California is paying 200 prison inmates $2 per day and $1 an hour to fight the deadly wildfires that have been raging in the northern part of the state.
Sixteen crews of prison inmates are assisting to help contain the Camp Fire that has destroyed thousands of acres about 90 miles north of Sacramento, according to ABC 10 TV.
They are helping 9,000 other firefighters battle the deadliest and costliest wildfires in the history of the state.
So far, 44 people have died and more than 200 are missing as search teams deploy power saws and cadaver dogs to try to locate more victims.
California’s Volunteer Inmate Firefighters work as a group in West Hills, California to control the Woolsey Fire near Los Angeles on Tuesday
Inmate firefighters work with CAL FIRE firefighters to complete a back fire operation in Chico on Friday
An inmate firefighter removes a propane tank from a burning home while battling the Camp Fire in Paradise on Thursday
An inmate firefighter removes a wheel from a burning home while battling the Camp Fire in Paradise on Thursday
More than 7,000 residential homes have been destroyed as the blaze has decimated some 125,000 acres.
So far, the Camp Fire is just 30 per cent contained.
In Southern California, two people have died and three firefighters have been injured by the Woolsey Fire, which has destroyed 370 homes.
Inmate firefighters, who also receive reduced sentences in exchange for their volunteer work, have often been deployed alongside regular firefighters to combat wildfires that have ravaged California in recent months.
This past summer, the Department of Corrections announced that more than 2,000 inmates and 58 youth offenders were helping firefighters combat wildfires.
Inmates are given training as wildland firefighters. They receive the same level of instruction that full-time CAL FIRE personnel receive.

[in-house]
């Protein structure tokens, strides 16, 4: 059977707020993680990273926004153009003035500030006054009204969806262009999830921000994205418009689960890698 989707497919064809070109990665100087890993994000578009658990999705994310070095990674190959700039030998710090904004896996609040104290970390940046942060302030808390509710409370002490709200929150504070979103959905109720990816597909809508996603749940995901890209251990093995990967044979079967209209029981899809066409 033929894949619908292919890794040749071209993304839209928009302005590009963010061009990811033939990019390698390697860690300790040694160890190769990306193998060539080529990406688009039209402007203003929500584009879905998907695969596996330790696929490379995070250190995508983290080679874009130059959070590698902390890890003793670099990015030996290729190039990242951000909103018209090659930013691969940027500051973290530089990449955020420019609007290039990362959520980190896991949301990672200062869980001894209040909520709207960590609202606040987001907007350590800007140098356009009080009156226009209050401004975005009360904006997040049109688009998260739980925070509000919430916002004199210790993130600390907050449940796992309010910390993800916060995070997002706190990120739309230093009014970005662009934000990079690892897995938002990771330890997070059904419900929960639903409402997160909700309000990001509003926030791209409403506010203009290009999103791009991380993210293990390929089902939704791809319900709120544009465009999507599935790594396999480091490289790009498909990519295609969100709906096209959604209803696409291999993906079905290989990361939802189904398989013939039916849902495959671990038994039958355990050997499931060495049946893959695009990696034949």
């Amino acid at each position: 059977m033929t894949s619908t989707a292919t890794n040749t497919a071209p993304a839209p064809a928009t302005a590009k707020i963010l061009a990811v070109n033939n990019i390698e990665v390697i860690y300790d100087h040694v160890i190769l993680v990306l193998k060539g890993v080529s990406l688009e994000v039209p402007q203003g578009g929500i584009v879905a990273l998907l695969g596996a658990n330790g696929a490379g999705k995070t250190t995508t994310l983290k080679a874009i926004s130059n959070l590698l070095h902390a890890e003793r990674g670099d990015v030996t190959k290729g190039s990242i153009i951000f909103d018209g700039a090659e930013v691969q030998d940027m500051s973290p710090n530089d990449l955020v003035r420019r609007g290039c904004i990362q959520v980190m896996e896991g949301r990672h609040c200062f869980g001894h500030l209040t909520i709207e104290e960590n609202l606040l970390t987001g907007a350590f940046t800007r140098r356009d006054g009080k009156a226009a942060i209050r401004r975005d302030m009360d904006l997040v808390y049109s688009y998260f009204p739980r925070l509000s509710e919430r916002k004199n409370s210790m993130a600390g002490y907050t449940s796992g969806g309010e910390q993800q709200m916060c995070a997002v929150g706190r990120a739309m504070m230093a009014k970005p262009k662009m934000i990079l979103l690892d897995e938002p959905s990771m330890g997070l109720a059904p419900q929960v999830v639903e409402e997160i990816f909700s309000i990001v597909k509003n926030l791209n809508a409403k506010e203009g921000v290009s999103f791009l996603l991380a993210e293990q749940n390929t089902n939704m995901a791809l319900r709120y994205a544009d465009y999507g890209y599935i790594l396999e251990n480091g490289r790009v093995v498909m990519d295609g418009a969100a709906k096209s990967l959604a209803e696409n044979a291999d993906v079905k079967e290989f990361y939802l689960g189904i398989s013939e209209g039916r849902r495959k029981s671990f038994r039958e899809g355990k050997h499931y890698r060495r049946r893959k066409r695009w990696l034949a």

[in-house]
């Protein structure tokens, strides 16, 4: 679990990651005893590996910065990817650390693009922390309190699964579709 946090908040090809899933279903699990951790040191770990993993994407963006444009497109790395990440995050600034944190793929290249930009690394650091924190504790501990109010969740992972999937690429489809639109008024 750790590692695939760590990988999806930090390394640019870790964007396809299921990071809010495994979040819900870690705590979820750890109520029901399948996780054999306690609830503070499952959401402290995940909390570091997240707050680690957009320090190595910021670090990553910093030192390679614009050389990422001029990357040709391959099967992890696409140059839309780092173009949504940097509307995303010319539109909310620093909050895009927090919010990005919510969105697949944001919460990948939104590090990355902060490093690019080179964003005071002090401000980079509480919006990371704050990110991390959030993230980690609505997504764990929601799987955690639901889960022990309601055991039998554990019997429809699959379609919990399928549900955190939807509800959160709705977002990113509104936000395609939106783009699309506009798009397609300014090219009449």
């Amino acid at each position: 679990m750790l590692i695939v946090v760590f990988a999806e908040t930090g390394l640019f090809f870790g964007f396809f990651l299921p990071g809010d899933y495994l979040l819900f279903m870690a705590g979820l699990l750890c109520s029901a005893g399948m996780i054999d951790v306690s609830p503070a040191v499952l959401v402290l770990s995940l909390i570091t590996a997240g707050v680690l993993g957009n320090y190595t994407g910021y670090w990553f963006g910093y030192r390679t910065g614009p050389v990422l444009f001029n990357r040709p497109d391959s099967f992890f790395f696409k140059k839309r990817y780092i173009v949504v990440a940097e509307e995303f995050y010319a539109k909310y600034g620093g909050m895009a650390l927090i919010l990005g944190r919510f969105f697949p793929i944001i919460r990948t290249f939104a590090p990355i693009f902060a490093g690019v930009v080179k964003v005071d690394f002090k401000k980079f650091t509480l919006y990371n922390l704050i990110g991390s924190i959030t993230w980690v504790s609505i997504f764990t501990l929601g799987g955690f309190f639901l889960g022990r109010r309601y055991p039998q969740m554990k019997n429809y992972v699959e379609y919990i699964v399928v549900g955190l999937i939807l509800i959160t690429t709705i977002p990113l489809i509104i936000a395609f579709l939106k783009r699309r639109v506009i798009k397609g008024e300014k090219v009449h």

That includes one week of classroom instruction and a week of field exercises.
After they finish with instruction, they help in cases of wildfires, floods, and search and rescue.
The use of inmates as firefighters is nothing new. More than a century ago, California began putting inmates to work in building highways.
During World War Two, when CAL FIRE was depleted with most men deployed overseas, the Department of Corrections sent inmates to help fight fires.
The Department of Corrections and CAL FIRE jointly manage 39 adult camps and the Los Angeles County Fire Department helps run five additional camps.
In total, up to 4,522 adult inmates and 80 juveniles can be housed in camps throughout the state.
State officials say that there are nearly 3,400 inmates currently stationed at fire camps.
Paying the inmate firefighters $1 an hour enables the state to save more than $100million in taxpayer money every year, according to ABC 10 TV.
The inmate firefighter program provides 3 million man hours in fighting fires and 7 million hours in community service projects like park maintenance, clearing fallen trees and debris, and flood protection.
The program only allows inmates who were convicted of nonviolent crimes to participate.
Inmate firefighters (like those seen above in Paradise on Thursday) are helping 9,000 other firefighters battle the deadliest and costliest wildfires in the history of the state
An inmate firefighter pours water on a hot spot while battling the Camp Fire in Paradise on Thursday
They must also be screened on a case by case basis before they get acceptance.
Inmates must meet minimum standards of emotional, physical, and intellectual fitness.
They must also have demonstrated good behavior in prison. Anyone who has committed arson, rape, or sex offenses are disqualified.
But critics argue that paying inmates $1 an hour to fight fires is tantamount to slave labor, especially when considering that CAL FIRE firefighters earn $10.50 an hour.
‘No matter how you may want to dress it up, if you have people working for nothing or almost nothing, you’ve got slave labor, and it is not acceptable,’ former Richmond Mayor Gayle McLaughlin said.
But the inmates insist they do not feel taken advantage of by working so hard for so little pay, which is actually the highest wage a California prisoner can earn.
The state saves an estimated $124 million a year with this program, which has existed since 1946. Two prisoners died last year while fighting fires.
Alejandro Rangel earned $1,200 last year.
“It’s hard work, a little bit of money. But it helps build you,” he said.
Rangel was sentenced to eight years in prison after being convicted of robbing a home in his hometown of San Fernando, near Los Angeles.
Being a fireman, said Rangel, who is of Mexican descent, changed his life. He said he had never worked so hard.
‘When I came in, I had no experience at all in anything,’ he said.
‘I enjoyed doing it, enjoyed working, helping others. Hopefully I will pursue my career,’ he added.